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Dinitz Sees New Political Realities in Mideast in Wake of Israeli Operation

Declaring that “no war can provide by itself political solutions,” Simcha Dinitz, Israel’s former Ambassador to the United States, said last night that the Israeli invasion into Lebanon to destroy the military infrastructure of the Palestine Liberation Organization has opened vast new political realities in the Middle East.

In an address to some 200 persons gathered under the auspices of the Labor Zionist Alliance, Dinitz recalled that following the 1967 Six Day War and the Yom Kippur War in 1973, political and diplomatic opportunities developed and in some cases were expanded upon. In particular, he noted the disengagement agreement between Israel and Egypt, and the eventual process that led Egyptian President Anwar Sadat to Jerusalem and Camp. David.

Dinitz, who is a vice president of Hebrew University, said that while he is still a member of the Labor Party, he was not speaking as an official representative of the Party, Dinitz served in his position as Ambassador to the U.S. during the Nixon-Ford Administrations and prior to that was secretary to former Israeli Premier Golda Meir.

Now, he pointed out, with the Israeli operation in Lebanon, the political situation there has been shifted. He said the first development to arise from the Israeli action was the shattering of the image of the Palestine Liberation Organization which he said was an image created by West European, Third World and Arab states.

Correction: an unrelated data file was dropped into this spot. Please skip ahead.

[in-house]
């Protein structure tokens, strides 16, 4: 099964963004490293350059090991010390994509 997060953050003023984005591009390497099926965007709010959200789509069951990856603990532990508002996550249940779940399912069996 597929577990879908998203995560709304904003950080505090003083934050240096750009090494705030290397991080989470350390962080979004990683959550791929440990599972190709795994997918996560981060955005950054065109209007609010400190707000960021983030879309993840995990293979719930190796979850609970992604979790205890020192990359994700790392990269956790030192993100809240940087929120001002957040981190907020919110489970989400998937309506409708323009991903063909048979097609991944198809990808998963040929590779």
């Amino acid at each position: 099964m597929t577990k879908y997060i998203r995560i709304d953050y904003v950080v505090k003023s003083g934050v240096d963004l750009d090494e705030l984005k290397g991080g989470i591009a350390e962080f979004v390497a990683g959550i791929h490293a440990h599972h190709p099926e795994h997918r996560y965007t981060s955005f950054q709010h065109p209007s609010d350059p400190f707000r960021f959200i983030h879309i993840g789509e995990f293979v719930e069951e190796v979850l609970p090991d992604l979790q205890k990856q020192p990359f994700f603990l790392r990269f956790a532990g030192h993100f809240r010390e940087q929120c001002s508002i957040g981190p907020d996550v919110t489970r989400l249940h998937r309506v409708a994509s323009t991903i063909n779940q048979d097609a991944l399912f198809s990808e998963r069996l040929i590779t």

NO ARAB HELP FOR PLO

According to Dinitz, the political image of the PLO was greater than the actual power and political weight which that organization professed to have. He reminded the audience, conspicuous by its lack of young persons, that not a single Arab country came to the support of the PLO during the recent fighting. He said Syrian involvement in the conflict was only in its own self interest because of its concern over possessing the Beka Valley for strategic purposes.

Dinitz said the Syrians “were happy to agree” to the cease-fire and that the moderate Arab states-Egypt, Saudi Arabia and Jordan–were not sorry to see the PLO suffer a military setback.

Dinitz contended that Palestinians would be more likely to negotiate with Israel without having to fear PLO reprisals and terror. He however said that negotiations cannot take place unless there is the participation of at least two Arab states. In an effort to meet this end, Dinitz cited what has become the traditional Labor policy calling for the incorporation of Jordan into the peace process since the majority of Jordanians are Palestinians.

He said Jordan’s support, along with tacit approval of Saudi Arabia, may be obtained for the Camp David process when it becomes clear that the real threat to the stability of moderate Arab nations is that of the Islamic revolution of Iran, the government of Libya, the PLO and Syria.

He called on the U.S. government to help Israel “achieve the fruits” of the Lebanon victory. But he stressed that the Israeli government has no desire to control the government of Lebanon. He said that Lebanon can however, count on Israeli support in the future.

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